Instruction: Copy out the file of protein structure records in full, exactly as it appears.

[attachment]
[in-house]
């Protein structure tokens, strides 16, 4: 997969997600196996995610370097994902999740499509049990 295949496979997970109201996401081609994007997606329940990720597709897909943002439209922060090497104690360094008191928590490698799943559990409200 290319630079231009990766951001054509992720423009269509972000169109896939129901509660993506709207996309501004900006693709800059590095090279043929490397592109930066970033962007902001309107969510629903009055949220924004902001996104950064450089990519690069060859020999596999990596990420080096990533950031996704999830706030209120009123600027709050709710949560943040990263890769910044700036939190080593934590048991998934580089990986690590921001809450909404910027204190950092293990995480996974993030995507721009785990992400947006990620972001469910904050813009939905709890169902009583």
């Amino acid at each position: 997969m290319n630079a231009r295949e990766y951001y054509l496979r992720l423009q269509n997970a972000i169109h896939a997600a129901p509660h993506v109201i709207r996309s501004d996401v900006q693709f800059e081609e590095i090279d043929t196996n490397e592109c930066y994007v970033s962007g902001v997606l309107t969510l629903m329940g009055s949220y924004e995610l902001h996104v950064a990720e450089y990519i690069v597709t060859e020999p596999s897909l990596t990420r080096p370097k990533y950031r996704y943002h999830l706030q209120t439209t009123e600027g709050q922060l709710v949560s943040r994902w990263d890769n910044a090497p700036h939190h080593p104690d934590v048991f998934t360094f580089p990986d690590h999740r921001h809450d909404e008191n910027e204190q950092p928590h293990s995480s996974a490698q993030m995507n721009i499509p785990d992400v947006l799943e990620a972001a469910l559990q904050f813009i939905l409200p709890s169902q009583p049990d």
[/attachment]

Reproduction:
[in-house]
């Protein structure tokens, strides 16, 4: 997969997600196996995610370097994902999740499509049990 295949496979997970109201996401081609994007997606329940990720597709897909943002439209922060090497104690360094008191928590490698799943559990409200 290319630079231009990766951001054509992720423009269509972000169109896939129901509660993506709207996309501004900006693709800059590095090279043929490397592109930066970033962007902001309107969510629903009055949220924004902001996104950064450089990519690069060859020999596999990596990420080096990533950031996704999830706030209120009123600027709050709710949560943040990263890769910044700036939190080593934590048991998934580089990986690590921001809450909404910027204190950092293990995480996974993030995507721009785990992400947006990620972001469910904050813009939905709890169902009583």
């Amino acid at each position: 997969m290319n630079a231009r295949e990766y951001y054509l496979r992720l423009q269509n997970a972000i169109h896939a997600a129901p509660h993506v109201i709207r996309s501004d996401v900006q693709f800059e081609e590095i090279d043929t196996n490397e592109c930066y994007v970033s962007g902001v997606l309107t969510l629903m329940g009055s949220y924004e995610l902001h996104v950064a990720e450089y990519i690069v597709t060859e020999p596999s897909l990596t990420r080096p370097k990533y950031r996704y943002h999830l706030q209120t439209t009123e600027g709050q922060l709710v949560s943040r994902w990263d890769n910044a090497p700036h939190h080593p104690d934590v048991f998934t360094f580089p990986d690590h999740r921001h809450d909404e008191n910027e204190q950092p928590h293990s995480s996974a490698q993030m995507n721009i499509p785990d992400v947006l799943e990620a972001a469910l559990q904050f813009i939905l409200p709890s169902q009583p049990d």